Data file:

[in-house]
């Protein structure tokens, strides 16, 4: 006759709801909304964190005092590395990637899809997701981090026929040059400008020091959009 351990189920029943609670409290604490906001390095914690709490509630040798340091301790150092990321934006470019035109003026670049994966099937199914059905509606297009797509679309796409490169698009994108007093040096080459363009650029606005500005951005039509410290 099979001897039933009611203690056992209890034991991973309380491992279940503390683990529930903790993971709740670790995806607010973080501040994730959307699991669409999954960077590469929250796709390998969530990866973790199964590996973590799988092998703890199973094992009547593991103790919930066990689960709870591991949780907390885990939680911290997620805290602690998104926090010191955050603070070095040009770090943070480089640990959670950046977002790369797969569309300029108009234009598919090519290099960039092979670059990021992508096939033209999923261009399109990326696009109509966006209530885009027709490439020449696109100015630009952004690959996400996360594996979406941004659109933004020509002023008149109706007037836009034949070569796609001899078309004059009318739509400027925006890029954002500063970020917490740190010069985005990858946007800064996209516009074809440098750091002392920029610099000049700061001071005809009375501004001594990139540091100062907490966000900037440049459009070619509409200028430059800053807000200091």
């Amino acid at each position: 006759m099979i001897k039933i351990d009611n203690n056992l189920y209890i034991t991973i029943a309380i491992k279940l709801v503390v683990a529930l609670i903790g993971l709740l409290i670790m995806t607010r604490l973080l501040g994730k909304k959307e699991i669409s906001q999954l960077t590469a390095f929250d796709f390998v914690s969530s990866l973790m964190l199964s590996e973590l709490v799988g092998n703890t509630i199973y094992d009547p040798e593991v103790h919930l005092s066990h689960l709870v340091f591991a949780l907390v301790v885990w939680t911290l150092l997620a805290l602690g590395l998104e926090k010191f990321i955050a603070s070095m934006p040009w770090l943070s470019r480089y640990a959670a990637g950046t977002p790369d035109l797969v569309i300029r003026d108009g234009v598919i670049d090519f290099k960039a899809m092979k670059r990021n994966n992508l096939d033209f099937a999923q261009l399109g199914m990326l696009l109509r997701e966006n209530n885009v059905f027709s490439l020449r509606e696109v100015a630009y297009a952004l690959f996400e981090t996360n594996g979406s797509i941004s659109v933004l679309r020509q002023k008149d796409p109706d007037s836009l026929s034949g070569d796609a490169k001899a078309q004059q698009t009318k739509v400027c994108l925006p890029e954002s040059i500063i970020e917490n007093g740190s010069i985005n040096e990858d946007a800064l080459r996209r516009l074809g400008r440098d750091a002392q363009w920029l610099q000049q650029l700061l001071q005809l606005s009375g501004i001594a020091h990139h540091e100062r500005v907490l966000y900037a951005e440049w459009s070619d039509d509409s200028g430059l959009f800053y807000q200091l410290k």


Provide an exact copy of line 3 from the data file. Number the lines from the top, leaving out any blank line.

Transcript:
């Amino acid at each position: 006759m099979i001897k039933i351990d009611n203690n056992l189920y209890i034991t991973i029943a309380i491992k279940l709801v503390v683990a529930l609670i903790g993971l709740l409290i670790m995806t607010r604490l973080l501040g994730k909304k959307e699991i669409s906001q999954l960077t590469a390095f929250d796709f390998v914690s969530s990866l973790m964190l199964s590996e973590l709490v799988g092998n703890t509630i199973y094992d009547p040798e593991v103790h919930l005092s066990h689960l709870v340091f591991a949780l907390v301790v885990w939680t911290l150092l997620a805290l602690g590395l998104e926090k010191f990321i955050a603070s070095m934006p040009w770090l943070s470019r480089y640990a959670a990637g950046t977002p790369d035109l797969v569309i300029r003026d108009g234009v598919i670049d090519f290099k960039a899809m092979k670059r990021n994966n992508l096939d033209f099937a999923q261009l399109g199914m990326l696009l109509r997701e966006n209530n885009v059905f027709s490439l020449r509606e696109v100015a630009y297009a952004l690959f996400e981090t996360n594996g979406s797509i941004s659109v933004l679309r020509q002023k008149d796409p109706d007037s836009l026929s034949g070569d796609a490169k001899a078309q004059q698009t009318k739509v400027c994108l925006p890029e954002s040059i500063i970020e917490n007093g740190s010069i985005n040096e990858d946007a800064l080459r996209r516009l074809g400008r440098d750091a002392q363009w920029l610099q000049q650029l700061l001071q005809l606005s009375g501004i001594a020091h990139h540091e100062r500005v907490l966000y900037a951005e440049w459009s070619d039509d509409s200028g430059l959009f800053y807000q200091l410290k």